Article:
- The "sweet spot" for op-ed length seems to be around 400-500 words. Some papers, but not very many, will publish pieces up to 800 or even 1,000 words. My scientific wild-ass guess is that for every 100 words over 400, you lose maybe 10% of possible publication venues. If you're at less than 400 words, you're probably in "letter to the editor" rather than "op-ed" territory. If you are writing for a specific venue, rather than for mass submission, then naturally you should look at that venue's guidelines. Heck, go the extra mile and read some of their recently published pieces to find the un-mentioned guidelines.
- The news hook for an op-ed should be an issue or event the mainstream media has covered in the last seven days -- or, if you can confidently predict such things, something the mainstream media will cover in the next seven days. And yes, your op-ed does need a news hook. There's a reason they are called newspapers.
- I've been told that the average newspaper reader reads at 6th grade level. I don't know that that's necessarily true. It may be that the average op-ed page reader is somewhat more literate. But let's not get crazy here. You have to write stuff that can be read and understood. 12th-grade reading level, tops. Here's the tool I use to measure that variable.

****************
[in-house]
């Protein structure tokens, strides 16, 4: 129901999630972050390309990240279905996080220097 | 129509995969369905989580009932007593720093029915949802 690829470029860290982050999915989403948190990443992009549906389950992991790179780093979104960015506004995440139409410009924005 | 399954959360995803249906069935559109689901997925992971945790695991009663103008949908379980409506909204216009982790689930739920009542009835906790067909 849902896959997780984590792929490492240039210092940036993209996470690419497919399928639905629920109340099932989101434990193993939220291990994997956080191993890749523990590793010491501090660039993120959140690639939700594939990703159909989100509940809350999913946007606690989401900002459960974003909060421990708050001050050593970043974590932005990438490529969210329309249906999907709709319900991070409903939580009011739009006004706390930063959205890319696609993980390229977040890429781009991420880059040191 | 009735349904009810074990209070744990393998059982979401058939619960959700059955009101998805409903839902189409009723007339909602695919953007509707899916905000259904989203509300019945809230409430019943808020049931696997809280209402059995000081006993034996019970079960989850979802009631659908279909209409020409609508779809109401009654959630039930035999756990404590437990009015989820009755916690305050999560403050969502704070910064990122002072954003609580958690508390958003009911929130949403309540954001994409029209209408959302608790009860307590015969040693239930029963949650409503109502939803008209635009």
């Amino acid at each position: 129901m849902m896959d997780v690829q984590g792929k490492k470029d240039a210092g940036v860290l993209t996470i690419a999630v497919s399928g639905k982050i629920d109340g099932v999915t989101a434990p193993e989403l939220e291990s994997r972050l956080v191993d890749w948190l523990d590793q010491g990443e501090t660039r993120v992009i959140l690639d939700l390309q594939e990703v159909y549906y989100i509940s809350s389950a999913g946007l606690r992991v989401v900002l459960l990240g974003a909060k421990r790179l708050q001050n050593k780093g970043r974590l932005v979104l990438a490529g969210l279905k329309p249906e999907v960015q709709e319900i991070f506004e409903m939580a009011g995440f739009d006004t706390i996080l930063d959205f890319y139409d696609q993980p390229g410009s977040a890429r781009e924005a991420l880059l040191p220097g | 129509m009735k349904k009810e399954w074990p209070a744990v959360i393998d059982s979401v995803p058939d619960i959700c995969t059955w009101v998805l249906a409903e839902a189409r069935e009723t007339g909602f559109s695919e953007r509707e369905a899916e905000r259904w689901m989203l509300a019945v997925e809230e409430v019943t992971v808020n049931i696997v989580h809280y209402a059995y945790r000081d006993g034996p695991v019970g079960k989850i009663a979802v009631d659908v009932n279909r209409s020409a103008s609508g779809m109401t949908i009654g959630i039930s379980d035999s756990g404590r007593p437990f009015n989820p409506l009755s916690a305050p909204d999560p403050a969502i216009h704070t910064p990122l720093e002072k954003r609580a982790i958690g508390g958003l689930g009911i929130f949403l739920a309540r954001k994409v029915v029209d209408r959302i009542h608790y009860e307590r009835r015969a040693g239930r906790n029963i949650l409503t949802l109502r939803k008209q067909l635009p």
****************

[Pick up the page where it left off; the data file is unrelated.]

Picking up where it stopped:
Wednesday, July 03, 2013
It's been more than ten years since I self-published Writing the Libertarian Op-Ed, and I'd like to think I've learned a few things since then -- especially in the three years I've worked as media coordinator at the Center for a Stateless Society, which is coming up on 800 published op-eds. We had a fairly miserable June on the media front (not enough content and only five media "pickups"), so I looked at how we've been doing things, worked up a memo on what I think we need to do differently, and figure that since we're not the only libertarian op-ed authors, the insights might be valuable to others as well. So, three things:
Hope this helps.
Posted by Thomas Knapp at 8:36 AM